Affiliation: Harvard Skin Disease Research Center, Department of Dermatology, Brigham and Women's Hospital, 77 Avenue Louis Pasteur, Boston, MA 02115, USA.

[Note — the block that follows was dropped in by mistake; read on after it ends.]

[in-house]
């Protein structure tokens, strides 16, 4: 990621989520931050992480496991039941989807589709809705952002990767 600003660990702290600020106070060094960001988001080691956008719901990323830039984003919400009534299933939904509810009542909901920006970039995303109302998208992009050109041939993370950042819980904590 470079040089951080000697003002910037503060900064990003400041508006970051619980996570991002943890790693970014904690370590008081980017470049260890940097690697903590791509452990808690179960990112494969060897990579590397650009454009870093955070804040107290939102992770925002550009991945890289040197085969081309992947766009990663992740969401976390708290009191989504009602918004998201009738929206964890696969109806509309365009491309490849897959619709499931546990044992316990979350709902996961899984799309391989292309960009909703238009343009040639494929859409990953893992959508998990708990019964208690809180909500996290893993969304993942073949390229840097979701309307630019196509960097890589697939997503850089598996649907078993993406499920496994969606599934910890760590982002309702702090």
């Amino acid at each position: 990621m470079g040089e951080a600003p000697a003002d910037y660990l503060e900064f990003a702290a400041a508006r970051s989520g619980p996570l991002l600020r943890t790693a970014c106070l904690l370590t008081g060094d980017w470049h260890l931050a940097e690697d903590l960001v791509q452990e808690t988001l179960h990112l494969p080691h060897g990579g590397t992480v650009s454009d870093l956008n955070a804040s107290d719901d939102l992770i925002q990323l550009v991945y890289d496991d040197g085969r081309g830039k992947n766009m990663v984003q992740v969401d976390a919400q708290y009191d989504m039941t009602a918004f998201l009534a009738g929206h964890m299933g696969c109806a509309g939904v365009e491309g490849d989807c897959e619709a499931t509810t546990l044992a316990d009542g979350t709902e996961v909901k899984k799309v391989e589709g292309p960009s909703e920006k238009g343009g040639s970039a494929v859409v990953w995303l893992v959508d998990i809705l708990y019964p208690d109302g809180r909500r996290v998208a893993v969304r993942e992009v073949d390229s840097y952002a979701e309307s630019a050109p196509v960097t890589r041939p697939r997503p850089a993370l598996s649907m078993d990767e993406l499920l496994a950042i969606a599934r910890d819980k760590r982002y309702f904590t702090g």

IL-20 is a member of the IL-10 family of cytokines that also includes IL-10, IL-19, IL-22, IL-24, and IL-26 as well as a number of viral homologs. Keratinocytes and monocytes in states of activation can produce IL-20. It transmits signals via two different cell-surface receptor complexes resulting in the activation of STAT3 in keratinocytes and other epithelial cells. Thus it appears to be primarily an inducible autocrine and paracrine factor that regulates proliferation and differentiation of keratinocytes in the context of inflammation. Several findings indicate that IL-20 mediates the hyperproliferation of keratinocytes associated with cutaneous inflammation. As such it is likely to have a central role in inflammatory skin diseases such as psoriasis and eczema. IL-20 also promotes the expansion of multipotential hematopoietic progenitor cells indicating a role beyond the response of epithelial cells to inflammation. Increased understanding of the biology of IL-20 may provide novel opportunities for diagnostic methods and therapeutic intervention.